Canadiens defenseman P.K. Subban (76) had two assists in Montreal's victory over the Lightning. (AP Photo/Chris O'Meara)
By Sarah Kwak
The Lightning knew that the bum wrist sidelining goalie Ben Bishop would be an issue at some point in their first-round series against the Canadiens. Well, the moment came on Friday night in Tampa Bay. Backup Anders Lindback had been serviceable in Wednesday’s Game 1, making 39 saves in a 5-4 overtime loss, but in Game 2, he wasn’t nearly as good. Lindback surrendered three goals on 23 shots before Lightning coach Jon Cooper yanked him in favor of Kristers Gudlevskis, a Latvian minor leaguer who gained fame in Sochi for nearly defeating Team Canada. Against Montreal, he didn’t fare so well, allowing a goal on just three shots as the Canadiens cruised to a 4-1 victory.
By taking both of the first two games in Tampa Bay, Montreal put itself in position to make this series a short one. After all, beating Canadiens goalie Carey Price in four out of the next five games seems like a particularly tall order. Price has followed up his career season and a gold medal in Sochi with strong play in the first two postseason games. He made 26 saves on Friday night, including a spectacular one on Lightning center Cedric Paquette in the second period. But hey, if Montreal’s offense gets into the habit of scoring four-plus goals a night, Price may not have to play the hero too often.
Here are a few more observations from Friday’s game:
Game recap | Box score | Highlights
• Game 1 wasn’t the greatest display of defensively sound hockey by either team. But on Friday, the Canadiens adjusted and returned to their stifling selves. They kept Tampa Bay from getting much traffic in front of Price and forced shots from the outside. Nineteen of the Lightning’s 27 shots came from 30 feet out or beyond. And though Tampa Bay center Steven Stamkos led his team with four shots, he got few quality chances thanks to the smothering work of Montreal defensemen Andrei Markov and Alexei Emelin.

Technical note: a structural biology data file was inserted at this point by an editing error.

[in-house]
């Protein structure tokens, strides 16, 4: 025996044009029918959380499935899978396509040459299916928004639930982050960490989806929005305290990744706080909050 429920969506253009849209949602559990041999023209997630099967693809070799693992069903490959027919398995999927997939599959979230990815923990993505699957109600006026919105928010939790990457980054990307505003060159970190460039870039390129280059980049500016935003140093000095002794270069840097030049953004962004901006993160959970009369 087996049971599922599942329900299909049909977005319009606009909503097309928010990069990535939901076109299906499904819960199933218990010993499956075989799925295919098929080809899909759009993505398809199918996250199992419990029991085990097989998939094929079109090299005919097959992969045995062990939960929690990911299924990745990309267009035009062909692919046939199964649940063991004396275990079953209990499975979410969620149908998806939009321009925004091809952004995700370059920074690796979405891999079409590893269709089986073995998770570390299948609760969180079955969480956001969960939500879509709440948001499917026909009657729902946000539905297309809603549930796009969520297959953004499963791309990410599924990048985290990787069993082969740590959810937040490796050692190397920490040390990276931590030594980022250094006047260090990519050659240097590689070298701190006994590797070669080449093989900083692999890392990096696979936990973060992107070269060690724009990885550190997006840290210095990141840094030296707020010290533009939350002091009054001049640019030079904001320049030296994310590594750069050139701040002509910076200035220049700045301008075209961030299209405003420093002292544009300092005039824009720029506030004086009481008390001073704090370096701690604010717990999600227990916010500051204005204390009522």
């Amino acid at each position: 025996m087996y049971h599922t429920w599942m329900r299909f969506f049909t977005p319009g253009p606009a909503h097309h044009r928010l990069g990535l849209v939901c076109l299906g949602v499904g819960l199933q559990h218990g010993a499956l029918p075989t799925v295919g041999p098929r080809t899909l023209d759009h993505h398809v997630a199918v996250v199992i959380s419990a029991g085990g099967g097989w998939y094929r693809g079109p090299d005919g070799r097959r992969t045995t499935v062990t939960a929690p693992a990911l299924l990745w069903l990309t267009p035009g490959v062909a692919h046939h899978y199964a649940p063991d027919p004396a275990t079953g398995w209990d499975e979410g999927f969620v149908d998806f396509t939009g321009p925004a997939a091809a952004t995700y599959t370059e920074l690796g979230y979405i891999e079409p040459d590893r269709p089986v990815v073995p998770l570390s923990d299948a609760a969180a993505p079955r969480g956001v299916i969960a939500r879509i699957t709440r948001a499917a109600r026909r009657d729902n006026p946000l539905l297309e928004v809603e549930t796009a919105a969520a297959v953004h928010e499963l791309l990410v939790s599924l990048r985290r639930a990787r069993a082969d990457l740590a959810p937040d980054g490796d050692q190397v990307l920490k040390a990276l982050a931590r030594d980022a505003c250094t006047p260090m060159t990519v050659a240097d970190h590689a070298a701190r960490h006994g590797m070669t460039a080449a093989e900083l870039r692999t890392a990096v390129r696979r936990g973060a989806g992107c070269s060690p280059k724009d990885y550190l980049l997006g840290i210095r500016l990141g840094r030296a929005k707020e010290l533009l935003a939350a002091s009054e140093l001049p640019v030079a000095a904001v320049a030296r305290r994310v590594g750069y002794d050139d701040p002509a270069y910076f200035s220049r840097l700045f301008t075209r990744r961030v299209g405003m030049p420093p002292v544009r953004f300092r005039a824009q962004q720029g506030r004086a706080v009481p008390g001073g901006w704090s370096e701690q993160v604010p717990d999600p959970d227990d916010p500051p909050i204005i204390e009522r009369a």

• The Canadiens finally got something from their abysmal power play. Before Montreal scored early in the second period -- when defenseman P.K. Subban patiently scanned the point before making a sweet shot-pass to an open David Desharnais on the doorstep -- the Canadiens had been 0-for-27 since March 25. Of course, a potent power play isn’t a necessity to win a Cup (the 2011 Bruins, for example), but it sure helps.
• If the Lightning are to get back in this series, they cannot rely on Stamkos alone. With Montreal’s defense suffocating the star’s space, Tampa Bay needs to get more from its secondary scorers. The line of Teddy Purcell, Ryan Callahan and Valtteri Filppula generated the team’s only goal on Friday night -- with goalie Gudlevskis pulled and the extra attacker on with less than two minutes remaining in the game -- but it was too late. The Lightning need to generate more offense, and more importantly, maintain possession in the offensive zone.